Jaldi Fit
What is Obesity

Do you find it difficult to squeeze yourself into an elevator with 2-3 people in it?
Is getting into a bus an arduous task for you?

You are probably overweight and may even be obese. You may be aware of it but are you doing anything about it?

Obesity is a chronic condition where a person has excessive body fat. Being too heavy is bad for your health. Having too much fat can lead to serious health problems:

  • Type 2 diabetes
  • Heart disease
  • High cholesterol
  • Varicose veins
  • Breast, endometrial, prostate, and colon cancers
  • Arthritis
  • Gallbladder disease
  • Rashes and other skin abnormalities (such as warts)
  • High blood pressure

Types of Obesity

Apple Vs Pear shaped bodies

Body fat is stored in different regions of the body and the pattern of its distribution can alter the health risks of obesity.  For example, excess abdominal fat or apple shaped obesity is associated with increased risk of heart disease, whereas gain in the hips and thighs or pear shaped obesity does not have the same magnitude of risk.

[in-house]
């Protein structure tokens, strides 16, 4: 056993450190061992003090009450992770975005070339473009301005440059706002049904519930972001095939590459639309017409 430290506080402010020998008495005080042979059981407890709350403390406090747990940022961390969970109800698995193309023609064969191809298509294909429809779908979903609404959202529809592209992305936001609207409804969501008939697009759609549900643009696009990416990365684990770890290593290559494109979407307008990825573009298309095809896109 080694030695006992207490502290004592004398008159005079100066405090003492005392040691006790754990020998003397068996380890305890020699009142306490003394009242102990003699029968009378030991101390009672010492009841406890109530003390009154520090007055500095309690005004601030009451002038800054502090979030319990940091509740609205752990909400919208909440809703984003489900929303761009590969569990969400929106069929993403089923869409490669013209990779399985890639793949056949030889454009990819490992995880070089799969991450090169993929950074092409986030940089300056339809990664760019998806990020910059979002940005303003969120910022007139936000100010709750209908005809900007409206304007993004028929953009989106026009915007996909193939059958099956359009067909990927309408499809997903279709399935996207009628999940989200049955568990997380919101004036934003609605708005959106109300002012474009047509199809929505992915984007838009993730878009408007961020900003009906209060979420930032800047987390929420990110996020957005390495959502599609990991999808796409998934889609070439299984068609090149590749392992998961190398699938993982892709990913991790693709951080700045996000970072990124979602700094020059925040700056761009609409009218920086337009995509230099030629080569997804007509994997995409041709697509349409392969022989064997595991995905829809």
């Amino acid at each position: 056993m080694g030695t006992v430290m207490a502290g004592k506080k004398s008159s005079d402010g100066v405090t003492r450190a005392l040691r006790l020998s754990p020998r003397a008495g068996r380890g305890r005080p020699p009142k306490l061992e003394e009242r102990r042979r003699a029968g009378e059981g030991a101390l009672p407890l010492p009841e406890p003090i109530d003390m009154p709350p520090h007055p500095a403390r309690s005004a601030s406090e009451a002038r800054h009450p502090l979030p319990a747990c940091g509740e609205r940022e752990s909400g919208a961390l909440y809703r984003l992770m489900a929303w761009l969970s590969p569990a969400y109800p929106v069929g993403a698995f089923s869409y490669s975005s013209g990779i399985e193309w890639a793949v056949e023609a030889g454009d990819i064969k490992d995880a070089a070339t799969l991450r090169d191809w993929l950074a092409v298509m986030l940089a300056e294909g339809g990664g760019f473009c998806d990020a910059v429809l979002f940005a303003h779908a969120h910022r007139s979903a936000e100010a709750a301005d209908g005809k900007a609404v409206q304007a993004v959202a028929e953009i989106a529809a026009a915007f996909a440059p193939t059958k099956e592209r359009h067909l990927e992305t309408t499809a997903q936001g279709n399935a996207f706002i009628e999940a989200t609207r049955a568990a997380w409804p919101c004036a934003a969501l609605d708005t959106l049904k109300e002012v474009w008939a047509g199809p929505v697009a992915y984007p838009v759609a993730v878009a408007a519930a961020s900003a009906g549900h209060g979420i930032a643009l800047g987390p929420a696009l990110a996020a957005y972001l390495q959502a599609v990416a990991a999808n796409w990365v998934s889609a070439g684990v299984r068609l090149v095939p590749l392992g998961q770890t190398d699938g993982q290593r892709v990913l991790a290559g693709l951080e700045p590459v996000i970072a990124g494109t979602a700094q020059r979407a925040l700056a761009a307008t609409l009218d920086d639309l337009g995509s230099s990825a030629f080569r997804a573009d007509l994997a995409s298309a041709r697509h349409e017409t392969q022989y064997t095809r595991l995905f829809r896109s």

Usually, due to genetic reasons, men are prone to storing fat in the abdominal region and women in the hips and thighs.

Putting on Weight is Easy!

You gain weight when the fat cells in your body either expand (because they are storing extra calories), or when they increase in number. Each of us is born with a certain number of fat cells determined by our genes. This impacts our weight for the rest of our life. However overeating and lack of enough physical activity -- particularly during childhood and adolescence -- can actually develop MORE fat cells.Losing weight has many potential health benefits. If you are overweight and have decided to shed some extra pounds, congratulations! You have already taken an important step toward improving your health and feeling better. Losing even 5%-10% of your weight can begin to lower your risk of serious chronic diseases.

Weight gain causes

The most common cause of weight gain is fairly simple: your energy input (the calories you eat) is greater than your energy output (the calories you burn). In fact, even with a medical condition that may increase the likelihood of becoming overweight (see below), one of these two factors is generally present before you gain weight--either you eat too many high-calorie, high-fat foods or you do not get enough physical activity.

There are, however, certain medical conditions that increase your chances of becoming overweight or obese, such as 

  • Hypothyroidism (an underactive thyroid)
  • Intake of  medications like steroids, antidepressants
  • Injuries from trauma or surgery
  • Certain birth defects or genetic conditions